Engineering is often described as an intersection: where the conceptual meets the practical. That’s the lens through which Assistant Professor of Mechanical Engineering Fei Ren looks at his research in power generation through nanostructured thermoelectric materials.
“When you have science and something of useful impact together, engineering is a natural option,” Dr. Ren said.
Ren is collaborating with the Materials Science and Technology Division at the Oak Ridge National Laboratory, where he worked prior to joining the faculty at Temple College of Engineering. Nanostructured thermoelectric materials have secondary material added to alter or tune the thermal properties of a primary material. For this research, Ren wants to know the “life cycle” of this structure inside the material—and why it performs the way it does.
“Specifically, we’re doing neutron scattering, to get an idea of how these nanostructures behave when you put them into service conditions,” Dr. Ren said.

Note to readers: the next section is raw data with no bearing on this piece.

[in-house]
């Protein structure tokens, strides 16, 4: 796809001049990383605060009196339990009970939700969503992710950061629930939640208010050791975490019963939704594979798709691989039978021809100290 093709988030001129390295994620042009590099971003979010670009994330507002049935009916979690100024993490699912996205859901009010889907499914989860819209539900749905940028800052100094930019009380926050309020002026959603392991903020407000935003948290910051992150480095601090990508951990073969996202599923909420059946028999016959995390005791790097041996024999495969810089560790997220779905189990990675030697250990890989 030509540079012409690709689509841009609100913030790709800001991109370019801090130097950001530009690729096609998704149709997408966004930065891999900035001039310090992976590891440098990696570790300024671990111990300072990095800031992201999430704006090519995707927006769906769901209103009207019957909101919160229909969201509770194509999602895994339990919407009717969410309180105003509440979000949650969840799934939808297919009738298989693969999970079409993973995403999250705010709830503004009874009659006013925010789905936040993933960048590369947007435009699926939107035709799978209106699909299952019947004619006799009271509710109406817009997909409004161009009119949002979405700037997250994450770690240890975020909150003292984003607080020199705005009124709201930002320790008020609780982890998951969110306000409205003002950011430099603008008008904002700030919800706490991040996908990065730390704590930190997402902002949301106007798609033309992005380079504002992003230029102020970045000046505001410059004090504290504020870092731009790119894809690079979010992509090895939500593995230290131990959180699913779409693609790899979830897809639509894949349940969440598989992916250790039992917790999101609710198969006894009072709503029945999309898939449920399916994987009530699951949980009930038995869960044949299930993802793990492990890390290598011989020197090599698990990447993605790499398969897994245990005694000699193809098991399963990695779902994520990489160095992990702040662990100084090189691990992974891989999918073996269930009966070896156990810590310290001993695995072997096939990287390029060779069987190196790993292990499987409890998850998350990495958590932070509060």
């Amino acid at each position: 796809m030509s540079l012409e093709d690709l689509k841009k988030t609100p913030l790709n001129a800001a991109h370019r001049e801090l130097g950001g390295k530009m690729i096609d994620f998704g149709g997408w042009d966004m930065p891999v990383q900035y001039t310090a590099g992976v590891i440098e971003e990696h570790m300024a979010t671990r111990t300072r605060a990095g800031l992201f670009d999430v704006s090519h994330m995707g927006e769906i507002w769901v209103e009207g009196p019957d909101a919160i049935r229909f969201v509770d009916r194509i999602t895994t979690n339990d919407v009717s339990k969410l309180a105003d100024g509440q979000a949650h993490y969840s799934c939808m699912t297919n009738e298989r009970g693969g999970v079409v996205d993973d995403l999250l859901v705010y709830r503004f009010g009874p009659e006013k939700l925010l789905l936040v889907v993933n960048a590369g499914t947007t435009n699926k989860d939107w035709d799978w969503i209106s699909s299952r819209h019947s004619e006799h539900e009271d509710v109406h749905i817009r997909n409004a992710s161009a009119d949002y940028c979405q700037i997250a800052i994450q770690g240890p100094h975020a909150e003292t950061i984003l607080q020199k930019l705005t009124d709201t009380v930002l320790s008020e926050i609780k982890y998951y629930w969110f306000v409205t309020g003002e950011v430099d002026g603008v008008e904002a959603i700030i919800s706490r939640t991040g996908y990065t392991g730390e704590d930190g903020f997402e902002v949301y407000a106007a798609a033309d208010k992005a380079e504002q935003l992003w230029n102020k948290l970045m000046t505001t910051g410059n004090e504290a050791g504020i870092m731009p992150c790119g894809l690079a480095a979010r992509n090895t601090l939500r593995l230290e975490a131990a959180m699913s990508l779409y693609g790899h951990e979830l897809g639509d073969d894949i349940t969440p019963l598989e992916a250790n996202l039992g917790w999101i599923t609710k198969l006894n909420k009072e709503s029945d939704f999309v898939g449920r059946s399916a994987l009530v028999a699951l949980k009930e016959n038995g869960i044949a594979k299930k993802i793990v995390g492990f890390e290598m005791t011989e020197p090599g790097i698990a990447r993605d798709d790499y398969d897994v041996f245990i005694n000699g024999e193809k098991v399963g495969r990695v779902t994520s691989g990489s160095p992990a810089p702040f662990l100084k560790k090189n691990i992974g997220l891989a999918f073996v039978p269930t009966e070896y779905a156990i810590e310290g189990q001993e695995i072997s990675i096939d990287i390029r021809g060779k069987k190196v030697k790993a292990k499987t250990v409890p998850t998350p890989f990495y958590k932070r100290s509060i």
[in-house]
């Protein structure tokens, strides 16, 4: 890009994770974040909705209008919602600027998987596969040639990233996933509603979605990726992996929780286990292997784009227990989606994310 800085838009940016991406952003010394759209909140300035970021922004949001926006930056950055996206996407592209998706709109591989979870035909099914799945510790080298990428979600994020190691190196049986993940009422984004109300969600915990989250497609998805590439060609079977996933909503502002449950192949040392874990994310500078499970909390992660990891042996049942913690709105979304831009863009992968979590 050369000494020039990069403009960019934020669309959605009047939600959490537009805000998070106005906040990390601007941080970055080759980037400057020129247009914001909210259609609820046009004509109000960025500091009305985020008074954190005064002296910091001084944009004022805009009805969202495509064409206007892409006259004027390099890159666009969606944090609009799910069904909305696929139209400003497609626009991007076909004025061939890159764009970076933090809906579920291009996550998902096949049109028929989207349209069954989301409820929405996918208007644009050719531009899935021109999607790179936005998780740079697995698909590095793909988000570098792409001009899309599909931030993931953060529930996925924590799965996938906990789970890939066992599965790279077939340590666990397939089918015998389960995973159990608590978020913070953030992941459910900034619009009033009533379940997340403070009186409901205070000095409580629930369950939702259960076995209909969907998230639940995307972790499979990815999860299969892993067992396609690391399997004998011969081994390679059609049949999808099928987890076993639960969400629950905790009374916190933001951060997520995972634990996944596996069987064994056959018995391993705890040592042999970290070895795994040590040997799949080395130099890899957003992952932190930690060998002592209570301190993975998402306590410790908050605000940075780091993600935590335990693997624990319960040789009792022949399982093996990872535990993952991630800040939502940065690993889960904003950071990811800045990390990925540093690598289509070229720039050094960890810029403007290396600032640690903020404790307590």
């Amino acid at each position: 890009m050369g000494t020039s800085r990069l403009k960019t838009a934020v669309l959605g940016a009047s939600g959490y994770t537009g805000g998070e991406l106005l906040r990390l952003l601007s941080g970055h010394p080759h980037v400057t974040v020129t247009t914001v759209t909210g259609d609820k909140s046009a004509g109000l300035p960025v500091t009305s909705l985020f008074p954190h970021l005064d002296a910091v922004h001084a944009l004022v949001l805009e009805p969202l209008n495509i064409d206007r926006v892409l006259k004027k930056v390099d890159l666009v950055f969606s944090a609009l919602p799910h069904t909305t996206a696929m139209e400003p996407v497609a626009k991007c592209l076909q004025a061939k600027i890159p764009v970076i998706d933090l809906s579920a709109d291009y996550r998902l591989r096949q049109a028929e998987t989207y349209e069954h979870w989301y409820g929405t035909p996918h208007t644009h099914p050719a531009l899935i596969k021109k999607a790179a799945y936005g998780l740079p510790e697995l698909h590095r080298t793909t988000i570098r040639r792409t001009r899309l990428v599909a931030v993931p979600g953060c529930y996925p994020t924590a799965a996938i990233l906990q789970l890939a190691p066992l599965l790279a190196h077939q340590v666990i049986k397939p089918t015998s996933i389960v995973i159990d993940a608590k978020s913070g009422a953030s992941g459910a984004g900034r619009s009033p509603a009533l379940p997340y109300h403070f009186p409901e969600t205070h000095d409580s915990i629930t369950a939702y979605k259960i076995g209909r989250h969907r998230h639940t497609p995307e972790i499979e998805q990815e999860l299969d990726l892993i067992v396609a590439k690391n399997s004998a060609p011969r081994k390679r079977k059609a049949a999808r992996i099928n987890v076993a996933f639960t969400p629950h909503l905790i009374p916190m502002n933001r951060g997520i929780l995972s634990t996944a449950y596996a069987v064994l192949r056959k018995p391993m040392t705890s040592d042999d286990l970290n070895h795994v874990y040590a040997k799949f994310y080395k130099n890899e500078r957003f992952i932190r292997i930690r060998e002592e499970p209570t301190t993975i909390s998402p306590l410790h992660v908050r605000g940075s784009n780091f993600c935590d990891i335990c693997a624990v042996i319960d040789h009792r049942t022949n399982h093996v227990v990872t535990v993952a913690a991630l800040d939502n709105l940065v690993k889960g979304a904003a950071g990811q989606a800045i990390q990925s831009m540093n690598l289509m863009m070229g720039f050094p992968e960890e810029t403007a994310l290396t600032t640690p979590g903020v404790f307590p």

Service conditions can be as simple as harvesting heat from a heat source, like an exhaust pipe on a vehicle, where waste heat can be converted into useful electricity.
“We want to simulate the temperature side of that service and see how stable these nanostructures are,” Dr. Ren added. Dr. Ren hopes industries can leverage this data to manufacture modules or power generators used to recover heat from different sources. Though current research is limited to the Oak Ridge collaboration, which hosts the necessary testing implements, Dr. Ren noted that interest exists on the fundamental side from organizations like the National Science Foundation and Department of Defense on the application side.
And the consumer side?
While some niche products exist—for example, camping stoves with thermo-electric device attachments that capture heat to charge cell phones or other devices—a larger market may take time to develop. As can different ones, altogether.
“Long-term, for this to be a viable industry, people have to realize we need to make better, cheaper, more ef-ficient products. In general, the market adoption depends on the perception of the public on how important our environment is,” he said.
So, can a vast energy future be built on these tiny nanostructured materials, capable in harnessing power from one source to power another? Time will tell, but Dr. Ren will continue to work on research aimed at producing positive outcomes for the public, bridging the conceptual science with the engineering reality.